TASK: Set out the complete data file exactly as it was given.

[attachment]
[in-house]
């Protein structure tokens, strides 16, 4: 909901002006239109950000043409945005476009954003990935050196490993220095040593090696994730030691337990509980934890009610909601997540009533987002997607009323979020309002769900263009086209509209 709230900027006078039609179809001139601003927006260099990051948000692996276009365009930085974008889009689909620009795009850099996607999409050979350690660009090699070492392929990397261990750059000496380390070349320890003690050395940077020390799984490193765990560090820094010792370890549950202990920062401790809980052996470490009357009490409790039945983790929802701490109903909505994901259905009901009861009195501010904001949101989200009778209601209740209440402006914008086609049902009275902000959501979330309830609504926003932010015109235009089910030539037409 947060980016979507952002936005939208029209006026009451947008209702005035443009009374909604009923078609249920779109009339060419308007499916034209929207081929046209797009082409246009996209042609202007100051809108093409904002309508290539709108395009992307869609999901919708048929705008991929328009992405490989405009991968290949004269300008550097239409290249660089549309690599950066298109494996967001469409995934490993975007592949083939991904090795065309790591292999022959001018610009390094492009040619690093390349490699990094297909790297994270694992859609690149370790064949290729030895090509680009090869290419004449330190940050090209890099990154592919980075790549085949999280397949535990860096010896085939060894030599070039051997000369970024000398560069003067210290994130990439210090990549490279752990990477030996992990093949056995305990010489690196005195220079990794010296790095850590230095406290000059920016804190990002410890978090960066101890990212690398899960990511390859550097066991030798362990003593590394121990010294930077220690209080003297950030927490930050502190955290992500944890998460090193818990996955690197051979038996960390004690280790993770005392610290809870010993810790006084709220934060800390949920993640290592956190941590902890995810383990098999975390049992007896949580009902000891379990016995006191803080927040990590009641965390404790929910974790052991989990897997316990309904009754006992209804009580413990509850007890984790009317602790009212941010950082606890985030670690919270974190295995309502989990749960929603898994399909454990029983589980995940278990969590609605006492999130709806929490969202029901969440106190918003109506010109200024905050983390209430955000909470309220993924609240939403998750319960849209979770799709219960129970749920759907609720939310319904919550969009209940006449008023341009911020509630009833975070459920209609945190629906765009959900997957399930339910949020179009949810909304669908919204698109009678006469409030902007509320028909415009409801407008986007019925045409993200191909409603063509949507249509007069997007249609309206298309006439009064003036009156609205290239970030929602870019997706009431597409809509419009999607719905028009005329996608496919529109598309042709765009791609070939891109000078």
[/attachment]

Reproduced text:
[in-house]
């Protein structure tokens, strides 16, 4: 909901002006239109950000043409945005476009954003990935050196490993220095040593090696994730030691337990509980934890009610909601997540009533987002997607009323979020309002769900263009086209509209 709230900027006078039609179809001139601003927006260099990051948000692996276009365009930085974008889009689909620009795009850099996607999409050979350690660009090699070492392929990397261990750059000496380390070349320890003690050395940077020390799984490193765990560090820094010792370890549950202990920062401790809980052996470490009357009490409790039945983790929802701490109903909505994901259905009901009861009195501010904001949101989200009778209601209740209440402006914008086609049902009275902000959501979330309830609504926003932010015109235009089910030539037409 947060980016979507952002936005939208029209006026009451947008209702005035443009009374909604009923078609249920779109009339060419308007499916034209929207081929046209797009082409246009996209042609202007100051809108093409904002309508290539709108395009992307869609999901919708048929705008991929328009992405490989405009991968290949004269300008550097239409290249660089549309690599950066298109494996967001469409995934490993975007592949083939991904090795065309790591292999022959001018610009390094492009040619690093390349490699990094297909790297994270694992859609690149370790064949290729030895090509680009090869290419004449330190940050090209890099990154592919980075790549085949999280397949535990860096010896085939060894030599070039051997000369970024000398560069003067210290994130990439210090990549490279752990990477030996992990093949056995305990010489690196005195220079990794010296790095850590230095406290000059920016804190990002410890978090960066101890990212690398899960990511390859550097066991030798362990003593590394121990010294930077220690209080003297950030927490930050502190955290992500944890998460090193818990996955690197051979038996960390004690280790993770005392610290809870010993810790006084709220934060800390949920993640290592956190941590902890995810383990098999975390049992007896949580009902000891379990016995006191803080927040990590009641965390404790929910974790052991989990897997316990309904009754006992209804009580413990509850007890984790009317602790009212941010950082606890985030670690919270974190295995309502989990749960929603898994399909454990029983589980995940278990969590609605006492999130709806929490969202029901969440106190918003109506010109200024905050983390209430955000909470309220993924609240939403998750319960849209979770799709219960129970749920759907609720939310319904919550969009209940006449008023341009911020509630009833975070459920209609945190629906765009959900997957399930339910949020179009949810909304669908919204698109009678006469409030902007509320028909415009409801407008986007019925045409993200191909409603063509949507249509007069997007249609309206298309006439009064003036009156609205290239970030929602870019997706009431597409809509419009999607719905028009005329996608496919529109598309042709765009791609070939891109000078």